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Re: How browsers display IRI's with mixed encodings

From: Martin J. Dürst <duerst@it.aoyama.ac.jp>
Date: Mon, 25 Jul 2011 19:54:48 +0900
Message-ID: <4E2D4B78.1020409@it.aoyama.ac.jp>
To: Leif Halvard Silli <xn--mlform-iua@xn--mlform-iua.no>
CC: Chris Weber <chris@lookout.net>, public-iri@w3.org
On 2011/07/23 5:17, Leif Halvard Silli wrote:

> It is one thing that %FC needs to work (in some sense - like
> quirks-mode pages also have to work even if it is not valid). But if
> there is no good necessary usecase for %FC, then we should help authors
> avoid problems by encourage validators to warn against it use.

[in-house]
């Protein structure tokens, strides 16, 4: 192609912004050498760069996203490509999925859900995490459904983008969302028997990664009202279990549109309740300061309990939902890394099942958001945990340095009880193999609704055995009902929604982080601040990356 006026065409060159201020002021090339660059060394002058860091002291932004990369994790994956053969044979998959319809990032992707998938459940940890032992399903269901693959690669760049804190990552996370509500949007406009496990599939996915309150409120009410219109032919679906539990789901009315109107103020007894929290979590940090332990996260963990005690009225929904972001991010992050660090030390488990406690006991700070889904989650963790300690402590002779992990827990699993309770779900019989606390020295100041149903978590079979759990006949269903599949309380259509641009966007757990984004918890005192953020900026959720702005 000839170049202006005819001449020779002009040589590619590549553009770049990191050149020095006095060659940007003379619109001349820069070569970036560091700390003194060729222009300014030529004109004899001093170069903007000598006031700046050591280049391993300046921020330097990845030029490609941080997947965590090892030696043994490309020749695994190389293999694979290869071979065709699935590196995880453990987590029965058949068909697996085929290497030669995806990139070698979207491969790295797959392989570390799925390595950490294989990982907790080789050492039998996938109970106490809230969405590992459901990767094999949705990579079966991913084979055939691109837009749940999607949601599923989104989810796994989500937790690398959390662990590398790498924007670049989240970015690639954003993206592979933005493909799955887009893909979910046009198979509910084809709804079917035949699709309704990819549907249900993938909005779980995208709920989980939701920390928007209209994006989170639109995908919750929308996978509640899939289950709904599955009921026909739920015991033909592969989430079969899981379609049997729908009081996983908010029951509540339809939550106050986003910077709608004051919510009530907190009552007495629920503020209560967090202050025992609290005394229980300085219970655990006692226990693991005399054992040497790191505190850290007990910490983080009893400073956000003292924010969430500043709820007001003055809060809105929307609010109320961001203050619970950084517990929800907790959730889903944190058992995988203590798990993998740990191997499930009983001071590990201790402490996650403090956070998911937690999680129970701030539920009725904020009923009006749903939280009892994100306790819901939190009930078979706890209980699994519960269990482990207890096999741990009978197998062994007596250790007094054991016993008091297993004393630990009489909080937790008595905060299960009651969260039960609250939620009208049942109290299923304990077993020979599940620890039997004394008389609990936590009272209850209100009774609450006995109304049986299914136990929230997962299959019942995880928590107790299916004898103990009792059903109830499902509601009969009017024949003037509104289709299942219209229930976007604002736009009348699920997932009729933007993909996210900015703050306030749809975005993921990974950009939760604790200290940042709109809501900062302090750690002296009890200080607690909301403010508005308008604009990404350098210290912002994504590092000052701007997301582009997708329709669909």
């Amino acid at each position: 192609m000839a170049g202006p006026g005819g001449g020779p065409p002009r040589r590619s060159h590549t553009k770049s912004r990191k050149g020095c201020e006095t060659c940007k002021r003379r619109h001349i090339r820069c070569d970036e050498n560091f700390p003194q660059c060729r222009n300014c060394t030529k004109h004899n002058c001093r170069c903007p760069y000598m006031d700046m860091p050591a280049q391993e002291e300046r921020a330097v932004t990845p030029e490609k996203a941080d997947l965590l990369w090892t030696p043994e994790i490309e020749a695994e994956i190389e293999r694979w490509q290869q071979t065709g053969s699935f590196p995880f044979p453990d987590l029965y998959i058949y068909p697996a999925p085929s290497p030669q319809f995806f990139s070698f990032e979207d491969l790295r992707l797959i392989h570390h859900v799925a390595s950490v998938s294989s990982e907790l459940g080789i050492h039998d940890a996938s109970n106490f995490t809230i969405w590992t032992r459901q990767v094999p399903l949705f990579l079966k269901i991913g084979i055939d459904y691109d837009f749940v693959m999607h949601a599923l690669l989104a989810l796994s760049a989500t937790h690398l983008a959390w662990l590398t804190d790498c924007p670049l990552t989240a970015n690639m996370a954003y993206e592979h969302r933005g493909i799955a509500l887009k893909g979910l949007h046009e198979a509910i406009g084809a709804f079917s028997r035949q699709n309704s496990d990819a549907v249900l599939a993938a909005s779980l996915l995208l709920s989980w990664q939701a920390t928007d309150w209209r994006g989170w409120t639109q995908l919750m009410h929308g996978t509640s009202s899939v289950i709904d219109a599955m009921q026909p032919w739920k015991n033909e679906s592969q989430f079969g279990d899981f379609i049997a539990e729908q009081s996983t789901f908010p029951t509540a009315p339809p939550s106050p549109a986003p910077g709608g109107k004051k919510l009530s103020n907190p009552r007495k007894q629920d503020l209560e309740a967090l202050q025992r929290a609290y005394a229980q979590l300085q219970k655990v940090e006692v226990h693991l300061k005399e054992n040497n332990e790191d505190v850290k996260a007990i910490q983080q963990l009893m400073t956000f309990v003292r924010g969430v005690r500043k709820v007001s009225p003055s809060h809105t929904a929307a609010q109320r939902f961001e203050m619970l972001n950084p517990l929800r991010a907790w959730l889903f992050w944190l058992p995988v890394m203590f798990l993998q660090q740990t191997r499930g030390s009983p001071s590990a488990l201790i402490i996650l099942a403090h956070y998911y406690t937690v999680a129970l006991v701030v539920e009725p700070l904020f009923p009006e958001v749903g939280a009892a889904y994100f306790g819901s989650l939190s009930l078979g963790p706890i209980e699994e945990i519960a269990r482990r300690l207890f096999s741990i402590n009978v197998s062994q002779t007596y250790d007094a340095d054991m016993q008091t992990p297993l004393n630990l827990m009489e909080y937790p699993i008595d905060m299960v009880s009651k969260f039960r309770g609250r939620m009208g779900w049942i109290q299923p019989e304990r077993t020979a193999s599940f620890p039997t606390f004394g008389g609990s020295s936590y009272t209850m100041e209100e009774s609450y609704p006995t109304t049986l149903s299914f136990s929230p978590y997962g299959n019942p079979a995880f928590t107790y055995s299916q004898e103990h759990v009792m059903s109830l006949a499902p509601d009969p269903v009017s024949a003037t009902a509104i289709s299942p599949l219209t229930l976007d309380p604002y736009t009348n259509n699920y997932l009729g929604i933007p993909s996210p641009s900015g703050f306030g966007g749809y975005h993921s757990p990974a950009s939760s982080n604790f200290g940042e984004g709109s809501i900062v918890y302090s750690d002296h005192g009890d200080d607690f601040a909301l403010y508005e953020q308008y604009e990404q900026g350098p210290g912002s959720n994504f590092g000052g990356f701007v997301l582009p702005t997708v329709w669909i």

There's nothing invalid with %FC. A URI that contains %FC is perfectly 
valid (check RFC 3986). Because it's a valid URI, it's also a valid IRI.

And it's useful in some circumstances. Imagine a server where all the 
resource names are encoded in iso-8859-1 (or any other legacy 
(single-byte) encoding). What you tell http (or whatever other 
scheme/protocol) by using %FC is that you want the resource with the 
name with the <0xFC> byte in it.

Regards,    Martin.
Received on Monday, 25 July 2011 10:56:09 UTC

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